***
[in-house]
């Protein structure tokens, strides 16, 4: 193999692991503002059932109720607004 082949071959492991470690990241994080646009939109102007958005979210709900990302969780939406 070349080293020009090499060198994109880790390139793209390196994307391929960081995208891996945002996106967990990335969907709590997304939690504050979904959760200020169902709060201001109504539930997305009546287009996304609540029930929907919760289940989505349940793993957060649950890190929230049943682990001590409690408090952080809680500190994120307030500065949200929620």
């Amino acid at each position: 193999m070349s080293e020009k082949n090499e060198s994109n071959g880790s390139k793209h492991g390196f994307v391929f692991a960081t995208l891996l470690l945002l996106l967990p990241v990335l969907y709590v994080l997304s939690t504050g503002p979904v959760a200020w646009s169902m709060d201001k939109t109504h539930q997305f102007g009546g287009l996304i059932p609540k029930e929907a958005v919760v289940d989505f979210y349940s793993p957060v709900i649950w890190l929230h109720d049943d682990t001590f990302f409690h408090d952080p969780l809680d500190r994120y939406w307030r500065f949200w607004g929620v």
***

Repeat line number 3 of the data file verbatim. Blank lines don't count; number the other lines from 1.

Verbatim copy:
């Amino acid at each position: 193999m070349s080293e020009k082949n090499e060198s994109n071959g880790s390139k793209h492991g390196f994307v391929f692991a960081t995208l891996l470690l945002l996106l967990p990241v990335l969907y709590v994080l997304s939690t504050g503002p979904v959760a200020w646009s169902m709060d201001k939109t109504h539930q997305f102007g009546g287009l996304i059932p609540k029930e929907a958005v919760v289940d989505f979210y349940s793993p957060v709900i649950w890190l929230h109720d049943d682990t001590f990302f409690h408090d952080p969780l809680d500190r994120y939406w307030r500065f949200w607004g929620v």